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Dial-up bitrate listening test

Reply #25
Hello all,

I agree that 32 Kbps is an interesting data point, both for modem audio streaming, and for the audio track of a video stream at moderate broadband data rates.

A few points:
Might be interesting to hear LAME using its low bitrate tuned modes. No 32 Kbps preset

QDesign testing will need to be done with the full QDesign Music Pro 2 version, not the free one with QuickTime. However, that codec is largely deprecated for QuickTime use these days in favor of Apple's MPEG-4 AAC-LC codec.

For RealAudio, we should probably test both RealAudio 8 Stereo Music (aka "cook") and the new RealAudio 10 codec (AAC-LC based). Note the RA8 stereo codec is way better than the RA mono codec, even with mono source.

The "sweet spot" KHz for optimal quality might vary from codec to codec. I'll argue it's better to pick the right sample rate for each codec in order to let each codec show its best.


And if this goes well, maybe we should do another test at 16 Kbps. There's a lot of interest there for audio for modem rate video streams, and for mobile devices and streaming radio. The WMA Voice codec does nicely there.

I've deployed audio content down to 4 Kbps for real-world projects.

Dial-up bitrate listening test

Reply #26
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For RealAudio, we should probably test both RealAudio 8 Stereo Music (aka "cook") and the new RealAudio 10 codec (AAC-LC based).
The Real AAC codec doesn´t go below 64kbps, so the only codec that can be used at this bitrate (32 or 48 kbps) is cook (ok, there was dnet (DolbyNET, AC3 with low samplerate extension) once, but that codec isn´t featured anymore for years).
But still there are four flavors that could be used:
Code: [Select]
Flavor | Codec Bitrate Label                 | Freq Resp | Sample Rate
       |                                     |           |
20     | 32 Kbps Stereo Music RA8            | 10.3 kHz  | 22050 Hz
21     | 32 Kbps Stereo Music RA8 High Resp. | 13.8 kHz  | 44100 Hz
22     | 48 Kbps Stereo Music RA8            | 13.8 kHz  | 44100 Hz
23     | 48 Kbps Stereo Music RA8 High Resp. | 16 kHz    | 44100 Hz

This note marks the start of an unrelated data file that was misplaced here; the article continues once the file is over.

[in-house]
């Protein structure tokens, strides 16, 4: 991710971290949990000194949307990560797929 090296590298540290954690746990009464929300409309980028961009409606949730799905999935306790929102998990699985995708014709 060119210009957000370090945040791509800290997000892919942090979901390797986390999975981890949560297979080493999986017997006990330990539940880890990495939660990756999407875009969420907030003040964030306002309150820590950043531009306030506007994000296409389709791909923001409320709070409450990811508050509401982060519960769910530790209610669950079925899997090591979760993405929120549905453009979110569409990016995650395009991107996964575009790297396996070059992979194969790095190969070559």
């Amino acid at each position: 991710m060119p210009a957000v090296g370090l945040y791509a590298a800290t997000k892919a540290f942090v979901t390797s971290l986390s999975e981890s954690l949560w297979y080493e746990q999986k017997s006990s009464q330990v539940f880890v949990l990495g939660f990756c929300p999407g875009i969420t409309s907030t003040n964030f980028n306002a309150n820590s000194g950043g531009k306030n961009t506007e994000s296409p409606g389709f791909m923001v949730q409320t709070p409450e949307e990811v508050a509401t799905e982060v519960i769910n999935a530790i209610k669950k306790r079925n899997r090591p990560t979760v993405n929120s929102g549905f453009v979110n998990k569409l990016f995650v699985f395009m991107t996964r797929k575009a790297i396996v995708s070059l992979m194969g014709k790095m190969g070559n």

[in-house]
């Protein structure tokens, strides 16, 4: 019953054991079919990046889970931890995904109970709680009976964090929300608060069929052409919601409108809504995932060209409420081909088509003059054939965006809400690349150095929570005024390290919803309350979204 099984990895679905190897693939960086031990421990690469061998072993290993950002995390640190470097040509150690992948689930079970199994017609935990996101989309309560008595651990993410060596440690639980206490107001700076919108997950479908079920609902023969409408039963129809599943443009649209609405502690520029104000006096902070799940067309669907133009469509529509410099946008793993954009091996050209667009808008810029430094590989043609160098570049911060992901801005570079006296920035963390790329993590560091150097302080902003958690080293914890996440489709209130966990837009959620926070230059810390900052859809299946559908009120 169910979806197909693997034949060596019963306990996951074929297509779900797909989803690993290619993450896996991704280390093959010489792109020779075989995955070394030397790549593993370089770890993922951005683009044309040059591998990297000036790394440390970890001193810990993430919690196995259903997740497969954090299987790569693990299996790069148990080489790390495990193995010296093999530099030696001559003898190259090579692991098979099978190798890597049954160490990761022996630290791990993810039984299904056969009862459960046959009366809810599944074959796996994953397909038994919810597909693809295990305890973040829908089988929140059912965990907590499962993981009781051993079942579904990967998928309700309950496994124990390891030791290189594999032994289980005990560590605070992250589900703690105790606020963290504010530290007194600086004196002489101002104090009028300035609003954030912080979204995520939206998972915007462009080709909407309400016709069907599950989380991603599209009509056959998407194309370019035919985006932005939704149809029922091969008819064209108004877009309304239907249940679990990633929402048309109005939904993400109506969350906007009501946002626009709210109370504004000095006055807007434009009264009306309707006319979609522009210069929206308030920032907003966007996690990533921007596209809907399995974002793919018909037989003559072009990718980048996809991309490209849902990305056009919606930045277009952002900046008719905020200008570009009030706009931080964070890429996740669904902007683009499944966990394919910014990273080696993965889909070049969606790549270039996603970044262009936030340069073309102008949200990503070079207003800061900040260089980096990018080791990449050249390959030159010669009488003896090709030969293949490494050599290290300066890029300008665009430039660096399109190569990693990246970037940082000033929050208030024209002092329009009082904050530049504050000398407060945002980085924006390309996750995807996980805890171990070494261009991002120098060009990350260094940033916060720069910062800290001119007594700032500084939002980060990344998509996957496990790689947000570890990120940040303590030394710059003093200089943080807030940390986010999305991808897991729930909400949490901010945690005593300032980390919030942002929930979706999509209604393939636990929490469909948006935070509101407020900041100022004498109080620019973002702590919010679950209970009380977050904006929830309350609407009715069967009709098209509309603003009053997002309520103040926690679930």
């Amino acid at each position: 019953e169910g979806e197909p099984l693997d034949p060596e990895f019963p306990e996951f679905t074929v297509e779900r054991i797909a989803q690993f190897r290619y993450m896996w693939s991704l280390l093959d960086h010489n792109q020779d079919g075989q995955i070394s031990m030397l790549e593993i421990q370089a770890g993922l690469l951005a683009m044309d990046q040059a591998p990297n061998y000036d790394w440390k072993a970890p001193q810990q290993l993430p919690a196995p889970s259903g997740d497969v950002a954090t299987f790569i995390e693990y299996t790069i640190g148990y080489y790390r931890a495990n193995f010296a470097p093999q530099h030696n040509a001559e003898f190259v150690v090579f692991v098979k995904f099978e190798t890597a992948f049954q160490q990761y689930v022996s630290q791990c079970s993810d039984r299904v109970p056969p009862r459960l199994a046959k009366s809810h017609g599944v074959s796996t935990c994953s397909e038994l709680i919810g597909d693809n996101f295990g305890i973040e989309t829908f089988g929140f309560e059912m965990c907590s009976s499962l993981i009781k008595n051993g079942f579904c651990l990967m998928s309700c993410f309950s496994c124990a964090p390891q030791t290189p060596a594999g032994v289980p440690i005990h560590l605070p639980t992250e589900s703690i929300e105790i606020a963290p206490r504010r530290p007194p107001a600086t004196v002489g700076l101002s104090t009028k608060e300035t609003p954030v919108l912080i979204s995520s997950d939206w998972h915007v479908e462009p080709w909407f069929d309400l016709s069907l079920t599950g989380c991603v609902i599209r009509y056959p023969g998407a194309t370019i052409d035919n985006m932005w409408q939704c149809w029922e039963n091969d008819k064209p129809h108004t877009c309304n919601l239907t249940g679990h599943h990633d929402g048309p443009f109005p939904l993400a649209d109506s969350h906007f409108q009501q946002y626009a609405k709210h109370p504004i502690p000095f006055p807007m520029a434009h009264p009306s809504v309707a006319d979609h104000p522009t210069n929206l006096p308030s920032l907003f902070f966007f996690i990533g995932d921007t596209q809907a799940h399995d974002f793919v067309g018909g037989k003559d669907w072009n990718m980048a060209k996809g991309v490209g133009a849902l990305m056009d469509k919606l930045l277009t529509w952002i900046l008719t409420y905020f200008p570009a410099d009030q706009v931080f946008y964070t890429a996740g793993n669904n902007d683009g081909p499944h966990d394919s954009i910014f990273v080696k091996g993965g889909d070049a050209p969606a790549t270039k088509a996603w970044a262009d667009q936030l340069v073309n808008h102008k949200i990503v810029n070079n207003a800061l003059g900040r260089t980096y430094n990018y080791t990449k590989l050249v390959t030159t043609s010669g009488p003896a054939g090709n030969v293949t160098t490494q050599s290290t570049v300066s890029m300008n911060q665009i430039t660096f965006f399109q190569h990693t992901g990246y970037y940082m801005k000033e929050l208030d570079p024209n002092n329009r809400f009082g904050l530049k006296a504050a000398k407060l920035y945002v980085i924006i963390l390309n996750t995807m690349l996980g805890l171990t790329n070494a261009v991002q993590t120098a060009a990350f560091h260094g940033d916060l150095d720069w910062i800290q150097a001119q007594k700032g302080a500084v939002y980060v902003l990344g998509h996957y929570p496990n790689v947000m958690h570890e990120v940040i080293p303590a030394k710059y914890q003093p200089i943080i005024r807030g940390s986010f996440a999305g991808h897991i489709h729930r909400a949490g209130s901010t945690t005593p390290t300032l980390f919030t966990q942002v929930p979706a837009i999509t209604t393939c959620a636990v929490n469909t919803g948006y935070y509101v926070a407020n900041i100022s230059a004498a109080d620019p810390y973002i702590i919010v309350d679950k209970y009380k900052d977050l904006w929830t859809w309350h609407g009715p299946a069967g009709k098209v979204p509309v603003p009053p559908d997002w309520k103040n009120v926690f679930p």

Dial-up bitrate listening test

Reply #27
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AFAIK, even though the modem has a higher bandwidth than 32kbps and the protocol is usually UDP there is still some overhead bandwidth which knocks several kbps onto the stream. (Correct me if I'm wrong)

Shoutcast/Icecast use TCP. But yes, there is still overhead either way--TCP adds a bit more.

Dial-up bitrate listening test

Reply #28
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,Jun 19 2004, 06:46 AM] For this we can test the EBU SQAM disc tracks, there are female and male speech samples: http://www.tnt.uni-hannover.de/project/mpeg/audio/sqam/

Great idea! Thanks.

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Might be interesting to hear LAME using its low bitrate tuned modes. No 32 Kbps preset


Well, I guess it could be used as lower anchor...?

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QDesign testing will need to be done with the full QDesign Music Pro 2 version, not the free one with QuickTime.


I have the demo of QDMC Pro 2, that lasts for 15 days. I'll use it for my test.

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The "sweet spot" KHz for optimal quality might vary from codec to codec. I'll argue it's better to pick the right sample rate for each codec in order to let each codec show its best.


I agree. Some codecs already resample automatically when low bitrates are used. Other codecs might need a hand.

Dial-up bitrate listening test

Reply #29
Hey, Ben !!!

"Note the RA8 stereo codec is way better than the RA mono codec, even with mono source."

?????

I'm from Missouri......